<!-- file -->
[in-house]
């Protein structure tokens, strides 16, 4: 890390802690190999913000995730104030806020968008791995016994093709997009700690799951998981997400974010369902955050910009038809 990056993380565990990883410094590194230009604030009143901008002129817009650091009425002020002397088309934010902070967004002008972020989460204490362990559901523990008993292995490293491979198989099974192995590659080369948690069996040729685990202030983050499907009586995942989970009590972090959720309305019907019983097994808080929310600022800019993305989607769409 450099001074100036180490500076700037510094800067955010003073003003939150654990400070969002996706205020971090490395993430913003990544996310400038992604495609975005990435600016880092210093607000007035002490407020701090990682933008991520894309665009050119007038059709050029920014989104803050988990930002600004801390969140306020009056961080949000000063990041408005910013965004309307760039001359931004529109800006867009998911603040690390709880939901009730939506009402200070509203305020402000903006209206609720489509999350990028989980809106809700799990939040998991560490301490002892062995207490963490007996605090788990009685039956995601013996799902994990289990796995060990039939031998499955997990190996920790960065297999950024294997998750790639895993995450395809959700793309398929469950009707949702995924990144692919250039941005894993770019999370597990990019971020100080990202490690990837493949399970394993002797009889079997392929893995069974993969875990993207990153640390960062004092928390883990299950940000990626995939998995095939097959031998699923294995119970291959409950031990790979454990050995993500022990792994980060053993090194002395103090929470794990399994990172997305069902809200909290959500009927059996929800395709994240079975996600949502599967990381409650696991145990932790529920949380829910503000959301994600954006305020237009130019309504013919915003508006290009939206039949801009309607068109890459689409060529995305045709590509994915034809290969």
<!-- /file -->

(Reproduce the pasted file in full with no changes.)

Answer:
[in-house]
């Protein structure tokens, strides 16, 4: 890390802690190999913000995730104030806020968008791995016994093709997009700690799951998981997400974010369902955050910009038809 990056993380565990990883410094590194230009604030009143901008002129817009650091009425002020002397088309934010902070967004002008972020989460204490362990559901523990008993292995490293491979198989099974192995590659080369948690069996040729685990202030983050499907009586995942989970009590972090959720309305019907019983097994808080929310600022800019993305989607769409 450099001074100036180490500076700037510094800067955010003073003003939150654990400070969002996706205020971090490395993430913003990544996310400038992604495609975005990435600016880092210093607000007035002490407020701090990682933008991520894309665009050119007038059709050029920014989104803050988990930002600004801390969140306020009056961080949000000063990041408005910013965004309307760039001359931004529109800006867009998911603040690390709880939901009730939506009402200070509203305020402000903006209206609720489509999350990028989980809106809700799990939040998991560490301490002892062995207490963490007996605090788990009685039956995601013996799902994990289990796995060990039939031998499955997990190996920790960065297999950024294997998750790639895993995450395809959700793309398929469950009707949702995924990144692919250039941005894993770019999370597990990019971020100080990202490690990837493949399970394993002797009889079997392929893995069974993969875990993207990153640390960062004092928390883990299950940000990626995939998995095939097959031998699923294995119970291959409950031990790979454990050995993500022990792994980060053993090194002395103090929470794990399994990172997305069902809200909290959500009927059996929800395709994240079975996600949502599967990381409650696991145990932790529920949380829910503000959301994600954006305020237009130019309504013919915003508006290009939206039949801009309607068109890459689409060529995305045709590509994915034809290969």